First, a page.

By default, RIP is disabled.

3.       Return to system view.

quit

N/A

4.       Enter interface view.

interface interface-type interface-number

N/A

5.       Enable RIP on the interface.

rip process-id enable [ exclude-subip ]

By default, RIP is disabled on an interface.

 

Controlling RIP reception and advertisement on interfaces

Step

Command

Remarks

1.       Enter system view.

system-view

N/A

2.       Enter RIP view.

rip [ process-id ] [ vpn-instance vpn-instance-name ]

N/A

3.       Disable an interface from sending RIP messages.

silent-interface { interface-type interface-number | all }

By default, all RIP-enabled interfaces can send RIP messages.

The disabled interface can still receive RIP messages and respond to unicast requests containing unknown ports.

4.       Return to system view.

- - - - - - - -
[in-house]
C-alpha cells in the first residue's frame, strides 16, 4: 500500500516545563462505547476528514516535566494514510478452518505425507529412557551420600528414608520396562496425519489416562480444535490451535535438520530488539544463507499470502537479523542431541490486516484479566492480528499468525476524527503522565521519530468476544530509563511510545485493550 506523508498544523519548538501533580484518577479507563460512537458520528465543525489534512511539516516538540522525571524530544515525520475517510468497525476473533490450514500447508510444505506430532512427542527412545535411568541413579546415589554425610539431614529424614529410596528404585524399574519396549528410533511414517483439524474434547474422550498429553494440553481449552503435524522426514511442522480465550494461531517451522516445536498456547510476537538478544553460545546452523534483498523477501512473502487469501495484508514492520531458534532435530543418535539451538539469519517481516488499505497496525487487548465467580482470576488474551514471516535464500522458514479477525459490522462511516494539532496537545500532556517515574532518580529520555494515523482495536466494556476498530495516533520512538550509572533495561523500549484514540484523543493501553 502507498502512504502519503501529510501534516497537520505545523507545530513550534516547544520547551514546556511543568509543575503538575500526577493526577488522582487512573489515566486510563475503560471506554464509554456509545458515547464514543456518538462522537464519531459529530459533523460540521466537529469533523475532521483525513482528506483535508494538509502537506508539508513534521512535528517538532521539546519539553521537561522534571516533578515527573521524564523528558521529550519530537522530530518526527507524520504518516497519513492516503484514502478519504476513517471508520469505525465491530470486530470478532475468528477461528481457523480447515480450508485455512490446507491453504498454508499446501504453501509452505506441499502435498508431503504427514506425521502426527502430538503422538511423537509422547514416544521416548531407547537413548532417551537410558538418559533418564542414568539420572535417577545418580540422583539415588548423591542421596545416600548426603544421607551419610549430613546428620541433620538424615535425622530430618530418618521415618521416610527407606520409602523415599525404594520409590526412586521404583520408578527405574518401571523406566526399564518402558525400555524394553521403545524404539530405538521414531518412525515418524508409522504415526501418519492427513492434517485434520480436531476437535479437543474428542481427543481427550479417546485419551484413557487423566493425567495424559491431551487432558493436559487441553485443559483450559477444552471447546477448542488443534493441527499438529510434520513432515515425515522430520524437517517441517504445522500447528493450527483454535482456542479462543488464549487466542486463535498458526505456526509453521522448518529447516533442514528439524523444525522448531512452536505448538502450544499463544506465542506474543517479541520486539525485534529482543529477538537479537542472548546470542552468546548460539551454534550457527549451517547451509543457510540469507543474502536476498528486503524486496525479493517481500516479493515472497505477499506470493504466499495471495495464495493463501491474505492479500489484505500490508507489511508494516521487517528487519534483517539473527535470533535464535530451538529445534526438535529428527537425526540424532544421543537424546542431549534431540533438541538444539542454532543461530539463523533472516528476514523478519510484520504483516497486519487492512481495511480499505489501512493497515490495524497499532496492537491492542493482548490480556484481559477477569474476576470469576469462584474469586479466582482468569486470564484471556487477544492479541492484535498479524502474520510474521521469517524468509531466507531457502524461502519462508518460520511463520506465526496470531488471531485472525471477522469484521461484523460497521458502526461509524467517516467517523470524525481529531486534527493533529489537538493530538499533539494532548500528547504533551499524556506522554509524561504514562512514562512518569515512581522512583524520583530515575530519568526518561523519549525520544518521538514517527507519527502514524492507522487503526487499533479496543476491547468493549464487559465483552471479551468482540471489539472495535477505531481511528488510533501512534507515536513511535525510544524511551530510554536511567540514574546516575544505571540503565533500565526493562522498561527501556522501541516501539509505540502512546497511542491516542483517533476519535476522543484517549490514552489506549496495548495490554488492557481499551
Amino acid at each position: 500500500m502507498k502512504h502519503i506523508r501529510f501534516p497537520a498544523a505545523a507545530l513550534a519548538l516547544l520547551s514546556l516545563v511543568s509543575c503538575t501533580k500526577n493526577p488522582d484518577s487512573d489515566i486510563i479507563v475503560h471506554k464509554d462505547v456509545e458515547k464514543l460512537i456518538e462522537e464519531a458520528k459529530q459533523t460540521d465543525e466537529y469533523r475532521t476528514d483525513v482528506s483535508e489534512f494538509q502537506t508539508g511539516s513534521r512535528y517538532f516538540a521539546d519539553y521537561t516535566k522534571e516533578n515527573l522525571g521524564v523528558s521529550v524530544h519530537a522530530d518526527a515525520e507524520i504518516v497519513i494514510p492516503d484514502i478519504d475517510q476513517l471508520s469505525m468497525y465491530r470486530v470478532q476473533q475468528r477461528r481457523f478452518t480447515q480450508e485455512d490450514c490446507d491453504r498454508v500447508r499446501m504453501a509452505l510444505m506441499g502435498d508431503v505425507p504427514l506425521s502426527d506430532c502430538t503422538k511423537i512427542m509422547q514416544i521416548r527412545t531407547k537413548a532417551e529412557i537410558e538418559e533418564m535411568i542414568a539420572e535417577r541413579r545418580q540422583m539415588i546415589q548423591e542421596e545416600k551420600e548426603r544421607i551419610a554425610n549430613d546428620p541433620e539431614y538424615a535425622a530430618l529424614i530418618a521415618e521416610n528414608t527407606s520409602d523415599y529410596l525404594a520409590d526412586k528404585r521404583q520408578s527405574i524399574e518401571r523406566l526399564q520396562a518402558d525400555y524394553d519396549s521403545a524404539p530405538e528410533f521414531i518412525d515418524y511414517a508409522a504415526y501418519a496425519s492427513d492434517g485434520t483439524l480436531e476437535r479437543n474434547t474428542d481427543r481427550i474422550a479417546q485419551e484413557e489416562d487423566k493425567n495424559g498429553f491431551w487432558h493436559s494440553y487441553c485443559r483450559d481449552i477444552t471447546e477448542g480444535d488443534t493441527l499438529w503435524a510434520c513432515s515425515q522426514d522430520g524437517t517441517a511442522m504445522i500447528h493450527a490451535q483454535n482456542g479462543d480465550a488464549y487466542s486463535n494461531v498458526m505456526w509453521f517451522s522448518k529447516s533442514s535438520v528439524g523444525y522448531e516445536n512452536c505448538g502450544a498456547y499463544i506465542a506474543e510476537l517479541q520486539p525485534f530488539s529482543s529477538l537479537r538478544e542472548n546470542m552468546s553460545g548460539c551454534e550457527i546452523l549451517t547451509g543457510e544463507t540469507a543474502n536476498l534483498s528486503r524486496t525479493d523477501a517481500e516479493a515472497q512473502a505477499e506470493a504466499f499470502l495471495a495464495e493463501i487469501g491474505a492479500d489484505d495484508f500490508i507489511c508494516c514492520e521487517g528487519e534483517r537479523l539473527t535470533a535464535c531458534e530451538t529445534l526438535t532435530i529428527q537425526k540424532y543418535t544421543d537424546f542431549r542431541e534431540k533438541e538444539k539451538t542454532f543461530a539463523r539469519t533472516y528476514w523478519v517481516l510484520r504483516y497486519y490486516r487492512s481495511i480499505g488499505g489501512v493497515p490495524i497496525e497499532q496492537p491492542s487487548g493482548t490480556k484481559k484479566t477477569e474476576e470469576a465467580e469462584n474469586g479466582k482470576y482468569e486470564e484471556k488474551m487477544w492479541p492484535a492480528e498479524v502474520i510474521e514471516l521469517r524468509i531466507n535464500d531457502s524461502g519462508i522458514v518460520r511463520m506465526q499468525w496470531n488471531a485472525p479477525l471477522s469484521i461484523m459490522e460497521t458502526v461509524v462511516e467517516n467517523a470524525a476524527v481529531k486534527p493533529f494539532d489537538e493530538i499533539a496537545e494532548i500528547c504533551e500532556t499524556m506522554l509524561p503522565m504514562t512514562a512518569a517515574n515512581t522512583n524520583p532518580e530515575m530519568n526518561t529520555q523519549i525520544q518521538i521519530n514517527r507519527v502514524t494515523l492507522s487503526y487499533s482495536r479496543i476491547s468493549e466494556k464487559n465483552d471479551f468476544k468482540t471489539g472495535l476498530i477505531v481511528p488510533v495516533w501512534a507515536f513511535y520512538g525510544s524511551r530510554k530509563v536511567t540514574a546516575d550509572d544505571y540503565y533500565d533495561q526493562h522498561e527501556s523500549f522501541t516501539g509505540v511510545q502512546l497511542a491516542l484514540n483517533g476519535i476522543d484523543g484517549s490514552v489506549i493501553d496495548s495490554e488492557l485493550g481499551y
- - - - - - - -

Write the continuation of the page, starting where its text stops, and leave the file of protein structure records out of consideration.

quit

N/A

5.       Enter interface view.

interface interface-type interface-number

N/A

6.       Enable an interface to receive RIP messages.

rip input

By default, a RIP-enabled interface can receive RIP messages.

7.       Enable an interface to send RIP messages.

rip output

By default, a RIP-enabled interface can send RIP messages.

 

Configuring a RIP version

You can configure a global RIP version in RIP view or an interface-specific RIP version in interface view.

An interface preferentially uses the interface-specific RIP version. If no interface-specific version is specified, the interface uses the global RIP version. If neither global nor interface-specific RIP version is configured, the interface sends RIPv1 broadcasts, and can receive RIPv1 broadcasts and unicasts, and RIPv2 broadcasts, multicasts, and unicasts.

To configure a RIP version:

 

Step

Command

Remarks

1.       Enter system view.

system-view

N/A

2.       Enter RIP view.

rip [ process-id ] [ vpn-instance vpn-instance-name ]

N/A

3.       Specify a global RIP version.

version { 1 | 2 }

By default, no global version is specified, and an interface sends RIPv1 broadcasts, and can receive RIPv1 broadcasts and unicasts, and RIPv2 broadcasts, multicasts, and unicasts.

4.       Return to system view.

quit

N/A

5.       Enter interface view.

interface interface-type interface-number

N/A

6.       Specify a RIP version for the interface.

rip version { 1 | 2 [ broadcast | multicast ] }